They don't want to know what you do, they want to know what it will do for them

Over the last couple of days I’ve spoken to a few of my new clients. I’ve talked with them particularly about how they introduce their business in the 40 or 60 second introduction at networking events.
Something which came across, with all of them, is that they are very keen on telling people what they do. They use their 40 seconds to make sure that the other people in the room have a clear understanding of what their business is and does.
Which, sadly, isn’t what the other people in the room actually want to hear.
Last week I touched on this subject when I wrote the article “Everyone else is at the networking meeting for their business, not yours” and following my recent conversations, I thought I would expand a little more.
Once you understand and accept that everyone else is there for themselves, you can start to tailor what you say, and particularly your introduction, to reflect that, and make sure you’re addressing them in terms they want to hear.
When I present on networking, I use the expression “think about what they’re buying, not what you’re selling”, as the two things are related, but separate.
You might be selling business coaching, but people don’t want to buy that, so there’s little point talking about it. What people want is a more successful business, based on their definition of success.
Your business might be graphic design, but what people really want are business cards, a website, and leaflets which really sell what they do.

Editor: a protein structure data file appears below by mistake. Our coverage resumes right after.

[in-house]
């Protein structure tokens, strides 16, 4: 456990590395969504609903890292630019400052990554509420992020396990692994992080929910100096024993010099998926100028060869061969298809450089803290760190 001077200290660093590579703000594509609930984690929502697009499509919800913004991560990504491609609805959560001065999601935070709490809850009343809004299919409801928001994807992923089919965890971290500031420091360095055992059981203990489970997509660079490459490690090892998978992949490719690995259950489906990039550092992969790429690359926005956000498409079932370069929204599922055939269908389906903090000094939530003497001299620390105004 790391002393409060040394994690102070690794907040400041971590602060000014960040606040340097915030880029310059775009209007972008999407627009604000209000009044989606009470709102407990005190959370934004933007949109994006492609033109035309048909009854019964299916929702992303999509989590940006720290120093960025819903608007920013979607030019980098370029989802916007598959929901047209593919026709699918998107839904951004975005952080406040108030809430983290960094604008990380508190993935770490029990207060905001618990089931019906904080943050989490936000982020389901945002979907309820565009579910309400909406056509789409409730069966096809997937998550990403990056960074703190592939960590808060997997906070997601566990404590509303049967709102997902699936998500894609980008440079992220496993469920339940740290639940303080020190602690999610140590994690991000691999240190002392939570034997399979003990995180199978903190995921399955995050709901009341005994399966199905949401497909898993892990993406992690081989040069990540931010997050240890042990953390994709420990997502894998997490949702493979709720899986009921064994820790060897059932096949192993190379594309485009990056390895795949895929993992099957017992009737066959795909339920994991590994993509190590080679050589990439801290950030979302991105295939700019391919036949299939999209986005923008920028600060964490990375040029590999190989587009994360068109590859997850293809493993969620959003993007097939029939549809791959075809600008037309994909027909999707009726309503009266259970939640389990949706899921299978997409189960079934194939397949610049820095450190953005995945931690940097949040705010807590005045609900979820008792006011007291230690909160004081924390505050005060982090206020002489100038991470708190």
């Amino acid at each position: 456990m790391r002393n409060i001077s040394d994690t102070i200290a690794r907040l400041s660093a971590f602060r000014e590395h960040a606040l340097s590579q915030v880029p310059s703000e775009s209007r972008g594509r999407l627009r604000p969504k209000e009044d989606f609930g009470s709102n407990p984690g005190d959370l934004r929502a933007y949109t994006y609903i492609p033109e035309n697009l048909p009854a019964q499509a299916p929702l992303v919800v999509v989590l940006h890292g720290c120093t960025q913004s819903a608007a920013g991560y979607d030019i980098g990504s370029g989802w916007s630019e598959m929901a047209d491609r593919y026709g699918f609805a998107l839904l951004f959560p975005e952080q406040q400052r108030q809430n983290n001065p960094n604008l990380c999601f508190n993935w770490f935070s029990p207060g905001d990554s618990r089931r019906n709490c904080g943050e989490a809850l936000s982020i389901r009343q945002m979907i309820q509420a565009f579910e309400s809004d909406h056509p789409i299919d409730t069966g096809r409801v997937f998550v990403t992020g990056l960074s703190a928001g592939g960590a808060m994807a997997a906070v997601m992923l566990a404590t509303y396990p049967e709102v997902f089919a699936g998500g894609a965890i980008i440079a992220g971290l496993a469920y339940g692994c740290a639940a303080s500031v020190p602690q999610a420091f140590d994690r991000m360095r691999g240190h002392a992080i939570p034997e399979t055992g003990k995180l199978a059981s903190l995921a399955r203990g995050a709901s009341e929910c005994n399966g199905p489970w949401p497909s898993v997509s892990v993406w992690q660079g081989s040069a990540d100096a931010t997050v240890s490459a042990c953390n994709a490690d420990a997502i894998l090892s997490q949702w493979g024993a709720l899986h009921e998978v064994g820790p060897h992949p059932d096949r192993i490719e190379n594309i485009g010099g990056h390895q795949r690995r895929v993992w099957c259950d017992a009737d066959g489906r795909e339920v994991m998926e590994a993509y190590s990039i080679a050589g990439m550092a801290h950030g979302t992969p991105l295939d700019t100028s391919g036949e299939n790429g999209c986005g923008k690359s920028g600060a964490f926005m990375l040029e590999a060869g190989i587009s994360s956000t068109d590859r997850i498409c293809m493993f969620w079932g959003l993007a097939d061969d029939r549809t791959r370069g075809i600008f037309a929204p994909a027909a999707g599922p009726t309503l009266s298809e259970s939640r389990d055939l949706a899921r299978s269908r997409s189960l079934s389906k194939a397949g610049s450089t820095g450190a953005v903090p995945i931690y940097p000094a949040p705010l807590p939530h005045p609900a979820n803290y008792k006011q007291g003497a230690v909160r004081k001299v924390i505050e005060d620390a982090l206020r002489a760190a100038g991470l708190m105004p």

If you were ever taught about talking to prospective clients in terms of benefits not features, you’ll have some idea of what I’m talking about here.
So give a little thought to this, your introduction should give people enough information, phrased in the right way, so that they want to find out more. And not so much that you’ve told them everything and they don’t need to have a 121 with you.
Think about your 40 seconds from the point of view of everyone else in the room. If you were them, what would you like to hear which would inspire you to want a 121 conversation with you?
What soundbite about your business will help people to prick up their ears and know they need to speak to you?
What outcome have you achieved with a client that you can pass on? Outcomes are terribly important, they help people to picture what the results of working with you might be.
Before you stand up, before you get to the networking meeting, plan what you’re going to say. Think about how you are going to entice people to want to find out more. And listen to the feedback, if people aren’t asking you for a 121, think again and come back next week with a different 40 seconds again, after all, business networking is the only environment where you get a second chance to make a first impression….

If you want to learn how to write and present a 40 or 60 second introduction which will have people queuing to speak to you – from just £25+VAT, then book onto The Networking Retreat EXPERIENCE – just click the link for more information and to book your place

“I implemented one more thing from the Retreat and it has resulted in a new client which gives me a positive ROI within 6 days”
Claire McTernan – Employee to Business Owner

“within two months I went from an average of one client per month from networking, to five clients”
Samantha Rollins, Trinity Accountants